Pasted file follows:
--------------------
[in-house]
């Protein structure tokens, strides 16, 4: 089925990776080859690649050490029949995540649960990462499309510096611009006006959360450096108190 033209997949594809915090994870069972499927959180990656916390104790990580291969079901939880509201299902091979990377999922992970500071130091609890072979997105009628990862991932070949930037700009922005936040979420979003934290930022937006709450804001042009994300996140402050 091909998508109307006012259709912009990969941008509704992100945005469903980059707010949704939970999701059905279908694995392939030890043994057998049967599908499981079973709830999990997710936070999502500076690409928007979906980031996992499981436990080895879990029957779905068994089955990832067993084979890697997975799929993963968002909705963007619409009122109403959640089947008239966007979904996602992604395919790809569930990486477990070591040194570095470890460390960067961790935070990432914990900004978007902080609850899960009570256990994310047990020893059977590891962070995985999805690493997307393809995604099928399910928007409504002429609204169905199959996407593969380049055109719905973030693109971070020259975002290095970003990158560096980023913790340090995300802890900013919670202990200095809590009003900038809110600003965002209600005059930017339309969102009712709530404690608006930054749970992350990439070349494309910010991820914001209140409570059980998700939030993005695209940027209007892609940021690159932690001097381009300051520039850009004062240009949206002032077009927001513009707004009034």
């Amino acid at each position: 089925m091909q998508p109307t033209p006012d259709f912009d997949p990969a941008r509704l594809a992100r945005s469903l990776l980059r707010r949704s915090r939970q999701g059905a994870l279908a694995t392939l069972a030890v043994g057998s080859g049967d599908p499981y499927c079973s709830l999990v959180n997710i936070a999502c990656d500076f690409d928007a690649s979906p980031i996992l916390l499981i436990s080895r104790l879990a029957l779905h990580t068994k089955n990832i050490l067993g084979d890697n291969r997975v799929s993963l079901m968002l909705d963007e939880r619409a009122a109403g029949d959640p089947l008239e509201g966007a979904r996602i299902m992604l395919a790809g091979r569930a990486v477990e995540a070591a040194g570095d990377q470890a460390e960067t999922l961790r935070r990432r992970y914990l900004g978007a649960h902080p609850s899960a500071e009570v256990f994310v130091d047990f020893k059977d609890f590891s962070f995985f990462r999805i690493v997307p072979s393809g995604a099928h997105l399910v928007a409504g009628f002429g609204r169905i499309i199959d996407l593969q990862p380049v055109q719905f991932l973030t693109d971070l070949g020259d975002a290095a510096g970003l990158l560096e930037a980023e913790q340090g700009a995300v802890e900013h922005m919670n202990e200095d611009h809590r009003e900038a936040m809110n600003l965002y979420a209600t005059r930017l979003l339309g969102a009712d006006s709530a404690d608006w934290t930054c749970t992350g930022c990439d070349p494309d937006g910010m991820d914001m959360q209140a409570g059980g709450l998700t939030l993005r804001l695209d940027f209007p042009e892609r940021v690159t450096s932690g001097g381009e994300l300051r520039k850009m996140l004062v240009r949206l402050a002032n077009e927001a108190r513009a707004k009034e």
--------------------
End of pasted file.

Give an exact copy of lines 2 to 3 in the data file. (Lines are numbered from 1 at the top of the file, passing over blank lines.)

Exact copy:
């Protein structure tokens, strides 16, 4: 089925990776080859690649050490029949995540649960990462499309510096611009006006959360450096108190 033209997949594809915090994870069972499927959180990656916390104790990580291969079901939880509201299902091979990377999922992970500071130091609890072979997105009628990862991932070949930037700009922005936040979420979003934290930022937006709450804001042009994300996140402050 091909998508109307006012259709912009990969941008509704992100945005469903980059707010949704939970999701059905279908694995392939030890043994057998049967599908499981079973709830999990997710936070999502500076690409928007979906980031996992499981436990080895879990029957779905068994089955990832067993084979890697997975799929993963968002909705963007619409009122109403959640089947008239966007979904996602992604395919790809569930990486477990070591040194570095470890460390960067961790935070990432914990900004978007902080609850899960009570256990994310047990020893059977590891962070995985999805690493997307393809995604099928399910928007409504002429609204169905199959996407593969380049055109719905973030693109971070020259975002290095970003990158560096980023913790340090995300802890900013919670202990200095809590009003900038809110600003965002209600005059930017339309969102009712709530404690608006930054749970992350990439070349494309910010991820914001209140409570059980998700939030993005695209940027209007892609940021690159932690001097381009300051520039850009004062240009949206002032077009927001513009707004009034």
């Amino acid at each position: 089925m091909q998508p109307t033209p006012d259709f912009d997949p990969a941008r509704l594809a992100r945005s469903l990776l980059r707010r949704s915090r939970q999701g059905a994870l279908a694995t392939l069972a030890v043994g057998s080859g049967d599908p499981y499927c079973s709830l999990v959180n997710i936070a999502c990656d500076f690409d928007a690649s979906p980031i996992l916390l499981i436990s080895r104790l879990a029957l779905h990580t068994k089955n990832i050490l067993g084979d890697n291969r997975v799929s993963l079901m968002l909705d963007e939880r619409a009122a109403g029949d959640p089947l008239e509201g966007a979904r996602i299902m992604l395919a790809g091979r569930a990486v477990e995540a070591a040194g570095d990377q470890a460390e960067t999922l961790r935070r990432r992970y914990l900004g978007a649960h902080p609850s899960a500071e009570v256990f994310v130091d047990f020893k059977d609890f590891s962070f995985f990462r999805i690493v997307p072979s393809g995604a099928h997105l399910v928007a409504g009628f002429g609204r169905i499309i199959d996407l593969q990862p380049v055109q719905f991932l973030t693109d971070l070949g020259d975002a290095a510096g970003l990158l560096e930037a980023e913790q340090g700009a995300v802890e900013h922005m919670n202990e200095d611009h809590r009003e900038a936040m809110n600003l965002y979420a209600t005059r930017l979003l339309g969102a009712d006006s709530a404690d608006w934290t930054c749970t992350g930022c990439d070349p494309d937006g910010m991820d914001m959360q209140a409570g059980g709450l998700t939030l993005r804001l695209d940027f209007p042009e892609r940021v690159t450096s932690g001097g381009e994300l300051r520039k850009m996140l004062v240009r949206l402050a002032n077009e927001a108190r513009a707004k009034e």